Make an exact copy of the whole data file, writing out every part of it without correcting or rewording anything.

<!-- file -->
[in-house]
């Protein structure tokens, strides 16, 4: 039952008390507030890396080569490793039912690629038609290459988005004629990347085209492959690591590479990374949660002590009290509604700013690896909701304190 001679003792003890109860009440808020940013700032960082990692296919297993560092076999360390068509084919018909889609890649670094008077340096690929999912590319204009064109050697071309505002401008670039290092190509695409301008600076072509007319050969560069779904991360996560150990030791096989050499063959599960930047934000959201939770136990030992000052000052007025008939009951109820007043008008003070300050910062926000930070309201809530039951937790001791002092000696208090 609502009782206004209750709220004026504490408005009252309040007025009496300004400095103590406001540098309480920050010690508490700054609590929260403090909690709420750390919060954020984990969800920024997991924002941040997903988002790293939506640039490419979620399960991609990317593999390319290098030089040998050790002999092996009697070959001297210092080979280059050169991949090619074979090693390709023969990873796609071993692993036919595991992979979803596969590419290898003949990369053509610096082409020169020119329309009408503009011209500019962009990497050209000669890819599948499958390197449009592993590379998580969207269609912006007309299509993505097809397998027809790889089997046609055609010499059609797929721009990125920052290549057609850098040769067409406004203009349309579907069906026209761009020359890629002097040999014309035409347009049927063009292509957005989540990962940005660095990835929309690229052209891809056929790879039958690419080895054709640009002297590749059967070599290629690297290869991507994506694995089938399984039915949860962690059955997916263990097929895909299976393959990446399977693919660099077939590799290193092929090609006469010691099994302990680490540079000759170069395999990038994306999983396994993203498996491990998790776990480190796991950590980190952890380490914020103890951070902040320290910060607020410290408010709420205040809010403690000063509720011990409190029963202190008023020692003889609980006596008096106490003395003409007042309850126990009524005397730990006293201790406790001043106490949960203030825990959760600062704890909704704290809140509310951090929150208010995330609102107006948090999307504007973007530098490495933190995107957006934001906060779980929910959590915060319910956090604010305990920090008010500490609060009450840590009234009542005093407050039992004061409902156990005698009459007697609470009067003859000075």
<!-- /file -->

[in-house]
């Protein structure tokens, strides 16, 4: 039952008390507030890396080569490793039912690629038609290459988005004629990347085209492959690591590479990374949660002590009290509604700013690896909701304190 001679003792003890109860009440808020940013700032960082990692296919297993560092076999360390068509084919018909889609890649670094008077340096690929999912590319204009064109050697071309505002401008670039290092190509695409301008600076072509007319050969560069779904991360996560150990030791096989050499063959599960930047934000959201939770136990030992000052000052007025008939009951109820007043008008003070300050910062926000930070309201809530039951937790001791002092000696208090 609502009782206004209750709220004026504490408005009252309040007025009496300004400095103590406001540098309480920050010690508490700054609590929260403090909690709420750390919060954020984990969800920024997991924002941040997903988002790293939506640039490419979620399960991609990317593999390319290098030089040998050790002999092996009697070959001297210092080979280059050169991949090619074979090693390709023969990873796609071993692993036919595991992979979803596969590419290898003949990369053509610096082409020169020119329309009408503009011209500019962009990497050209000669890819599948499958390197449009592993590379998580969207269609912006007309299509993505097809397998027809790889089997046609055609010499059609797929721009990125920052290549057609850098040769067409406004203009349309579907069906026209761009020359890629002097040999014309035409347009049927063009292509957005989540990962940005660095990835929309690229052209891809056929790879039958690419080895054709640009002297590749059967070599290629690297290869991507994506694995089938399984039915949860962690059955997916263990097929895909299976393959990446399977693919660099077939590799290193092929090609006469010691099994302990680490540079000759170069395999990038994306999983396994993203498996491990998790776990480190796991950590980190952890380490914020103890951070902040320290910060607020410290408010709420205040809010403690000063509720011990409190029963202190008023020692003889609980006596008096106490003395003409007042309850126990009524005397730990006293201790406790001043106490949960203030825990959760600062704890909704704290809140509310951090929150208010995330609102107006948090999307504007973007530098490495933190995107957006934001906060779980929910959590915060319910956090604010305990920090008010500490609060009450840590009234009542005093407050039992004061409902156990005698009459007697609470009067003859000075």